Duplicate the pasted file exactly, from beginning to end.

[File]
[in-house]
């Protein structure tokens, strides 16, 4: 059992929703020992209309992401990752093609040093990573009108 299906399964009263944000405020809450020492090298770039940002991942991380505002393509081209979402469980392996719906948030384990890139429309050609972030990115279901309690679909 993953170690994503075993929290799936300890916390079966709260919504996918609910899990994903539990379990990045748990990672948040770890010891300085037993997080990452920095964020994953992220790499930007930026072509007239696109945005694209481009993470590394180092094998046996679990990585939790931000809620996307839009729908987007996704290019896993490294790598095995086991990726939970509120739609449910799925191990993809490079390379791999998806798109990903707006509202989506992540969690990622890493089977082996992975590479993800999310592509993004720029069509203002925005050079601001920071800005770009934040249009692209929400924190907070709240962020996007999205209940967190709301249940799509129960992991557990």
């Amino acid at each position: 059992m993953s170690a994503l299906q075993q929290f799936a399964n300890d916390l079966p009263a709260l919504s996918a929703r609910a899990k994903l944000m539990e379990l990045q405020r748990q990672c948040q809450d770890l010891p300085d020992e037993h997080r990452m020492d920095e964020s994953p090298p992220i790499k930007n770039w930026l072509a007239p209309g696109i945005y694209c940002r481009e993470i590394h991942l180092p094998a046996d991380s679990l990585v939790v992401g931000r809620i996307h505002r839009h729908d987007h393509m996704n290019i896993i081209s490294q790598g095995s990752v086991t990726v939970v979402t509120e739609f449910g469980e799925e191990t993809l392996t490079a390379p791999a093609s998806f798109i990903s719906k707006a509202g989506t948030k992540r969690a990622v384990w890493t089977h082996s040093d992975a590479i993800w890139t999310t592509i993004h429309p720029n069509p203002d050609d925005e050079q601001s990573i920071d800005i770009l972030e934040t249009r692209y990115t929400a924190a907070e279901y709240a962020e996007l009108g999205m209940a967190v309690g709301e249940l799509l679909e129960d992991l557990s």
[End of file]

[in-house]
């Protein structure tokens, strides 16, 4: 059992929703020992209309992401990752093609040093990573009108 299906399964009263944000405020809450020492090298770039940002991942991380505002393509081209979402469980392996719906948030384990890139429309050609972030990115279901309690679909 993953170690994503075993929290799936300890916390079966709260919504996918609910899990994903539990379990990045748990990672948040770890010891300085037993997080990452920095964020994953992220790499930007930026072509007239696109945005694209481009993470590394180092094998046996679990990585939790931000809620996307839009729908987007996704290019896993490294790598095995086991990726939970509120739609449910799925191990993809490079390379791999998806798109990903707006509202989506992540969690990622890493089977082996992975590479993800999310592509993004720029069509203002925005050079601001920071800005770009934040249009692209929400924190907070709240962020996007999205209940967190709301249940799509129960992991557990």
């Amino acid at each position: 059992m993953s170690a994503l299906q075993q929290f799936a399964n300890d916390l079966p009263a709260l919504s996918a929703r609910a899990k994903l944000m539990e379990l990045q405020r748990q990672c948040q809450d770890l010891p300085d020992e037993h997080r990452m020492d920095e964020s994953p090298p992220i790499k930007n770039w930026l072509a007239p209309g696109i945005y694209c940002r481009e993470i590394h991942l180092p094998a046996d991380s679990l990585v939790v992401g931000r809620i996307h505002r839009h729908d987007h393509m996704n290019i896993i081209s490294q790598g095995s990752v086991t990726v939970v979402t509120e739609f449910g469980e799925e191990t993809l392996t490079a390379p791999a093609s998806f798109i990903s719906k707006a509202g989506t948030k992540r969690a990622v384990w890493t089977h082996s040093d992975a590479i993800w890139t999310t592509i993004h429309p720029n069509p203002d050609d925005e050079q601001s990573i920071d800005i770009l972030e934040t249009r692209y990115t929400a924190a907070e279901y709240a962020e996007l009108g999205m209940a967190v309690g709301e249940l799509l679909e129960d992991l557990s």